Moving in to Frank’s Office and a meeting with his successor as House Majority Whip, Jackie Sharp, and we have opportunity to assess things in a more well lit environment. It has to be said that House of Cards is an incredibly well shot piece of television, captured on RED Epic cameras with close attention to detail, framing and setting and it’s a match for most movies out there so it looked stellar through both sources in this scene. The textures in the clothing, upholstery and skin abound but we can score a marginal advantage to Netflix for the odd rogue bit of weave being visible on the right shoulder of Frank's charcoal grey suit. You might laugh but the gilded picture frames on the walls behind Frank and Jackie also had a bit more texture and pazazz from the streamed source. Again, it took repeated and very close scrutiny to be at least fairly certain but we think there’s a small upgrade with Netflix here.
During the same scene, there’s a sequence where Jackie follows Frank to his desk to look at his PC. Watching the Blu-ray, as the new Whip passes by a window, there is clearly some judder visible with the curtains. This is an expected phenomena with material shot in the, relatively low, film cadence of twenty four frames per second but we were surprised to see the exact same thing replicated with the Netflix stream on the Samsung TVs. Here we had an opportunity for a spot of science and we took our Klein K10 Colorimeter to the screen to measure the refresh rate, which was topping out at 96Hz. That suggests the source is 24p and each frame is replicated four times to avoid flicker. This is something we consider a plus although down the line we expect Ultra HD framerates will increase – and for some content that’s likely a good thing – but it’s refreshing to know a streaming service is willing to remain faithful to the source. Of course, a lower framerate helps keep the bandwidth down, too, but let’s be generous to Netflix.
We went through a number of other scenes (lots) where we thought we might see the 4K content hold some resolution advantages over the Blu-ray but there were, in all honesty, very few. In fact, we’ve now re-watched the entire second season of HoC (plus a few episodes from Breaking Bad) and the overriding feeling was that it was with the handling of nuanced lighting effects where 4k marginally held sway. This helps increase the dynamic range and texture of images, whilst giving just a shade more naturalness at the same time but we’re again right at that margins of perceptibility at first glances.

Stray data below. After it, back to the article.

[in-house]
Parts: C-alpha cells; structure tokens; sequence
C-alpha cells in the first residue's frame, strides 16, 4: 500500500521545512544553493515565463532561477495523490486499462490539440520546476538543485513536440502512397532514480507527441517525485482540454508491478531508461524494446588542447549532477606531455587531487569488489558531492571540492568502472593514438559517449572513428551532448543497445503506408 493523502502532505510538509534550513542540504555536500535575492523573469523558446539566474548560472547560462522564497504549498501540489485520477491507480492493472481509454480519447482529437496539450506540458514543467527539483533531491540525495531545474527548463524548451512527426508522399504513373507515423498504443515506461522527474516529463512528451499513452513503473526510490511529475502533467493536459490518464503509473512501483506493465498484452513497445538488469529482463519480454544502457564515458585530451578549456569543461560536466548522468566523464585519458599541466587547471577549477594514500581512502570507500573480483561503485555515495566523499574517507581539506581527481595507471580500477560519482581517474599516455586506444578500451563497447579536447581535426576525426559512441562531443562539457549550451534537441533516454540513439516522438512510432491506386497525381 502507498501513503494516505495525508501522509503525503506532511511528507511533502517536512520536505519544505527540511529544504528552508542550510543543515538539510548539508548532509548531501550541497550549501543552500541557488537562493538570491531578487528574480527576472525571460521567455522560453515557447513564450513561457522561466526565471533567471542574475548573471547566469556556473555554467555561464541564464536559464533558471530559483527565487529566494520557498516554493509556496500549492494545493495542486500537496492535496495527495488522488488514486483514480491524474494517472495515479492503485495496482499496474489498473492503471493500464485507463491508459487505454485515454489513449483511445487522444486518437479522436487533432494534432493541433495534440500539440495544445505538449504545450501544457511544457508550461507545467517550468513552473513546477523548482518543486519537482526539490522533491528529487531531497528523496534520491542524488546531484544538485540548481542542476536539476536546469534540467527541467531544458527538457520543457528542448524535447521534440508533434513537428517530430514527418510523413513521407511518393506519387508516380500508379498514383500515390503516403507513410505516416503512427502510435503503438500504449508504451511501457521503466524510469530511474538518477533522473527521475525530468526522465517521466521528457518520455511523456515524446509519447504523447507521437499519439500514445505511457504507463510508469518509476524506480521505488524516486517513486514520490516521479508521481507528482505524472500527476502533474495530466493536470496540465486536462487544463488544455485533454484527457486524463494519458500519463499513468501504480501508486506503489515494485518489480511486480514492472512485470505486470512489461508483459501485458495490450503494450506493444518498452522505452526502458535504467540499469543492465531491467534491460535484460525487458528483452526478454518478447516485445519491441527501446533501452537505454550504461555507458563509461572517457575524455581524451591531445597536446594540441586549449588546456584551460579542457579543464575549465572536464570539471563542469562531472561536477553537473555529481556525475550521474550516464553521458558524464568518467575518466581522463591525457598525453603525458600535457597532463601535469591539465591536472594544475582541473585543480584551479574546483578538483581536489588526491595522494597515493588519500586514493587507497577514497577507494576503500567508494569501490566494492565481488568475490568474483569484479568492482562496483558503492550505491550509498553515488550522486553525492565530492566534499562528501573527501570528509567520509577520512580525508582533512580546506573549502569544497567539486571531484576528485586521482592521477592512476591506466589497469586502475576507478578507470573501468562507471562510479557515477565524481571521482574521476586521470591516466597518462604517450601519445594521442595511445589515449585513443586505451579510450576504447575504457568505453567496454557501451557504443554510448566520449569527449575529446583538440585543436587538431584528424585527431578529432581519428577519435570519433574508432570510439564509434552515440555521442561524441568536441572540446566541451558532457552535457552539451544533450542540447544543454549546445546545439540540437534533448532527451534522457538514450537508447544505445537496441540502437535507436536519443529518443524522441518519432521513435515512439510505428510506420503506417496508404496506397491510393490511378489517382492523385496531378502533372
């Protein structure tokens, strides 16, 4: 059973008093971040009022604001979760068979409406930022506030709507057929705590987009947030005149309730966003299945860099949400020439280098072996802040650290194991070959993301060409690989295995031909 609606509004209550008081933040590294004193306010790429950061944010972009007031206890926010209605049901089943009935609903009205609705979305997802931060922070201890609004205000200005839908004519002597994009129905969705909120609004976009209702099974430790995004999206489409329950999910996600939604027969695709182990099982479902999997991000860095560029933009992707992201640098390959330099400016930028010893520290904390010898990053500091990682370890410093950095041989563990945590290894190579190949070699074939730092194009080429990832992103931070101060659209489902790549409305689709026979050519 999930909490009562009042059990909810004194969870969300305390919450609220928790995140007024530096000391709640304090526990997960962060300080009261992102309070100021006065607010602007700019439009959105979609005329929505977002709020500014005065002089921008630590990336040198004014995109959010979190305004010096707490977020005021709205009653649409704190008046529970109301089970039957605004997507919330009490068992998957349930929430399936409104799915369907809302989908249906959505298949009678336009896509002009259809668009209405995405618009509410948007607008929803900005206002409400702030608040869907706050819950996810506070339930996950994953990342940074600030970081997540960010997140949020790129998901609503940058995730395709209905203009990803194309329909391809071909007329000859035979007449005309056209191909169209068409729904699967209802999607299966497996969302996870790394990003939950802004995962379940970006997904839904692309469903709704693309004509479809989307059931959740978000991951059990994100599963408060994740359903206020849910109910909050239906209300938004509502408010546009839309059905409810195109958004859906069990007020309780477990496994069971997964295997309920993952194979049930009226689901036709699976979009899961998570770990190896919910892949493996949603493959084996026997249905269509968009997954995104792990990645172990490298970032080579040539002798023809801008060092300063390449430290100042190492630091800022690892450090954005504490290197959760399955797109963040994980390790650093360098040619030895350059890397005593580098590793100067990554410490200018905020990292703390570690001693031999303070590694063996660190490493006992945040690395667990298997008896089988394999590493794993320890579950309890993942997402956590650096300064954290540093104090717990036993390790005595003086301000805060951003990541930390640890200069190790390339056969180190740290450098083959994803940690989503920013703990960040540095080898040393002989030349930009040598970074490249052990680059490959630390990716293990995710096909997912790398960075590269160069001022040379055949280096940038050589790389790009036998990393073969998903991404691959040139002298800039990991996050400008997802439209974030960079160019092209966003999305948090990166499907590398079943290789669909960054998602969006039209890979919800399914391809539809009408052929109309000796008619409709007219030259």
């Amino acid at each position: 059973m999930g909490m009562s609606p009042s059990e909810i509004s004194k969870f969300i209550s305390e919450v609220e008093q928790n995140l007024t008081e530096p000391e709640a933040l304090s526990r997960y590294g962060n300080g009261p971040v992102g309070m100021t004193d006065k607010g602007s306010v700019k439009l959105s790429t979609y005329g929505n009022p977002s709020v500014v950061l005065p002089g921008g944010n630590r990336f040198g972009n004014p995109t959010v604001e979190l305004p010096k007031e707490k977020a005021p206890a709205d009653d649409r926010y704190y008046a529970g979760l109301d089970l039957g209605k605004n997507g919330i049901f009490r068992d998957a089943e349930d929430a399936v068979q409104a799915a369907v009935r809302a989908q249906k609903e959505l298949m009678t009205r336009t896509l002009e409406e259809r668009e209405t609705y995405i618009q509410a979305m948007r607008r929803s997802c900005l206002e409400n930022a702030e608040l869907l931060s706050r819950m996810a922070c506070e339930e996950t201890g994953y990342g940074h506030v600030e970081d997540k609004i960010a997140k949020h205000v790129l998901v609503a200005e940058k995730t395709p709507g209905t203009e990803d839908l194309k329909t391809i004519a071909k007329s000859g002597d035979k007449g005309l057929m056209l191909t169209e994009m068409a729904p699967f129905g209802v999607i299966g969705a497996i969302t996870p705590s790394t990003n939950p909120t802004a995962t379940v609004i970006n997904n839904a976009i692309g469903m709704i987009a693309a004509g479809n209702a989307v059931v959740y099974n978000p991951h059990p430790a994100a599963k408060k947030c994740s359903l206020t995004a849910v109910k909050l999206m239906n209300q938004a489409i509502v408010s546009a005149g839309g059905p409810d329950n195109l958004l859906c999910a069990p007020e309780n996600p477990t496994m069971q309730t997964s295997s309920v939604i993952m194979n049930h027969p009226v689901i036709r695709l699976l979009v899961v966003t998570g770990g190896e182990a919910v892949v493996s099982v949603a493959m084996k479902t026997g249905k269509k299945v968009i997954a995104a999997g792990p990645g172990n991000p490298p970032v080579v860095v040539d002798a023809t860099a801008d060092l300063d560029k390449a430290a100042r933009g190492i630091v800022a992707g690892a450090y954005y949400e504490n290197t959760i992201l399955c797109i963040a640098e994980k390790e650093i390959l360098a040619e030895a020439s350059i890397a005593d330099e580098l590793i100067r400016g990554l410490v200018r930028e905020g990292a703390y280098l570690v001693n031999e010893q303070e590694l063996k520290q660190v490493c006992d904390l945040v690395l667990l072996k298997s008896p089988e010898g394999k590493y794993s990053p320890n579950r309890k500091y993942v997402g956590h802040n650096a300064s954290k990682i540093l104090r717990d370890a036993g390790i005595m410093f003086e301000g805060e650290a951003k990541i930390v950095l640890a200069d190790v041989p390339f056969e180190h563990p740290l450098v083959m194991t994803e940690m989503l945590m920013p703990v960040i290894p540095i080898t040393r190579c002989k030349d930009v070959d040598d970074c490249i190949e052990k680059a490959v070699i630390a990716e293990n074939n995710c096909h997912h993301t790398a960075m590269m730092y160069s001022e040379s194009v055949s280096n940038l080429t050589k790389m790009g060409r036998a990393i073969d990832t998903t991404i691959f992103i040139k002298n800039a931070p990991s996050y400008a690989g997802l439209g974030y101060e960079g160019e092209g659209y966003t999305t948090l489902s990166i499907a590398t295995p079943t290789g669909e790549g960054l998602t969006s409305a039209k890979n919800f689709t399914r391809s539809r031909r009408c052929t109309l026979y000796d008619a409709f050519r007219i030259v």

Make-up artists will need to step up to the plate
The one scene where we thought there is a fairly clear 4K advantage comes toward the end of the first episode and is incredibly pivotal to the series. We won’t spoil but it involves Frank and journalist, Zoe, in a subway. The pair rendezvous on a platform and as Zoe approaches Frank she comes to rest up against a wall. Now, actress Kate Mara is undeniably beautiful but nobody’s perfect and she does, like us all, have the odd skin blemish. It’s not that you can’t see them on the Blu-ray but we could far more easily distinguish the texture of the concealer make up (in this case, used in vain) from the Netflix stream. Is that a good or bad thing? We’re not sure but the Resolution Revolution obviously calls for the make-up artists to up their games.Audio is definitely advantage Blu-ray, right now.Putting the ‘A’ in to AVForums, we turn to the question of audio and here it is most definitely advantage Blu-ray. The disc carries a DTS-HD MA surround track which is probably as good as the video, in quality terms, and highly atmospheric. The best the Netflix apps can muster is 5.1 Dolby Digital Plus, which is by no means bad but doesn’t have the same dynamic range as the ‘lossless’ format. How much of an ‘audio guy’ you are will of course be a factor here but even someone more focussed on the video will likely note the lip-sync issues with the Netflix app. The Samsung TVs have a normal default delay of 60ms built in for their audio output but that ramps up to 240ms when you enter the app, which is close but still a few milliseconds out. The only way to currently get around this slight issue is with use of an external amp with finer delay settings but not everyone will have that facility so it’s up to the manufacturers to build better mechanisms into their TVs.
So, is 4K Netflix an upgrade over Blu-ray? Well, you win ever so slightly on video and you lose a bit on audio but it’s looking more and more like we need a physical format to drive home the resolution advantages, whilst maintaining lossless audio codecs. But that’s ignoring the vital factors of price and convenience. As part of a £6.99 monthly subscription, you can access both seasons of House of Cards and all five of Breaking Bad, which is quite simply ridiculous value and the costs of the equivalent Blu-rays would be magnitudes greater.
The apps built in to the TVs are also superb, incredibly fast both to load and reach full resolution and the user experience is undeniably first class. Of course, there needs to be more content and it will need to be updated regularly but if this is the future of streaming video services, it’s an incredibly rosy one. Even in its infancy, the HEVC codec is holding up very well indeed and didn’t get any of the banding or compression issues we were kind of expecting. Don’t get us wrong, we still want 4K Blu-ray but this will keep us very happy in the meantime – or at least until we’ve finished going through all the episodes of Breaking Bad. Again.